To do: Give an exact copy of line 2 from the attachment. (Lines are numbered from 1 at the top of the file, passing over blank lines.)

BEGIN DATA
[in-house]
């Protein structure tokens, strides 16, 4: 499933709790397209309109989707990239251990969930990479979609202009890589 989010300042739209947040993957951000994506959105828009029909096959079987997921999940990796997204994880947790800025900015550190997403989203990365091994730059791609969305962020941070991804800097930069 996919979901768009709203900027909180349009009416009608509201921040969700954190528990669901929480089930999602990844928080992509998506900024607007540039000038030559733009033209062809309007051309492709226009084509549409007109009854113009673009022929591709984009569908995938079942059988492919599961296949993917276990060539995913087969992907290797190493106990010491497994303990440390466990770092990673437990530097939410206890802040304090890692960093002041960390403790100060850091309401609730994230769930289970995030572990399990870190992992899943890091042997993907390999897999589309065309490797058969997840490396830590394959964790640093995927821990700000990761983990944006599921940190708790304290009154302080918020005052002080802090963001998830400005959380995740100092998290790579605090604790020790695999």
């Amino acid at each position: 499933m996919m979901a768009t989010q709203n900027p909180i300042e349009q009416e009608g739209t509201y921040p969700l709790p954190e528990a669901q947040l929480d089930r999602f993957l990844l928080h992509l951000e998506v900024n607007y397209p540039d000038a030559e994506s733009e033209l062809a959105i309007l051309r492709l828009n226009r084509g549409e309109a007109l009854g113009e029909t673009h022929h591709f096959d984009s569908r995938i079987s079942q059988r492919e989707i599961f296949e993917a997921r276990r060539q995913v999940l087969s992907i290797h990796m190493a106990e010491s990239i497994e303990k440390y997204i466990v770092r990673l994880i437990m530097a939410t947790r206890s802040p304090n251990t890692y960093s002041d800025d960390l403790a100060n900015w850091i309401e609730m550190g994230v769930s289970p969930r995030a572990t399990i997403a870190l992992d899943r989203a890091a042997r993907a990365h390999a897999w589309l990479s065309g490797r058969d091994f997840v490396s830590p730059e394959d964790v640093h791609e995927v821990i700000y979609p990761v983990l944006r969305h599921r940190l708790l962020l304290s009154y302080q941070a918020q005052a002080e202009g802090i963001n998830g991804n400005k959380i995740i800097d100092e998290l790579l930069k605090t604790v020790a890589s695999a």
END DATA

């Protein structure tokens, strides 16, 4: 499933709790397209309109989707990239251990969930990479979609202009890589 989010300042739209947040993957951000994506959105828009029909096959079987997921999940990796997204994880947790800025900015550190997403989203990365091994730059791609969305962020941070991804800097930069 996919979901768009709203900027909180349009009416009608509201921040969700954190528990669901929480089930999602990844928080992509998506900024607007540039000038030559733009033209062809309007051309492709226009084509549409007109009854113009673009022929591709984009569908995938079942059988492919599961296949993917276990060539995913087969992907290797190493106990010491497994303990440390466990770092990673437990530097939410206890802040304090890692960093002041960390403790100060850091309401609730994230769930289970995030572990399990870190992992899943890091042997993907390999897999589309065309490797058969997840490396830590394959964790640093995927821990700000990761983990944006599921940190708790304290009154302080918020005052002080802090963001998830400005959380995740100092998290790579605090604790020790695999």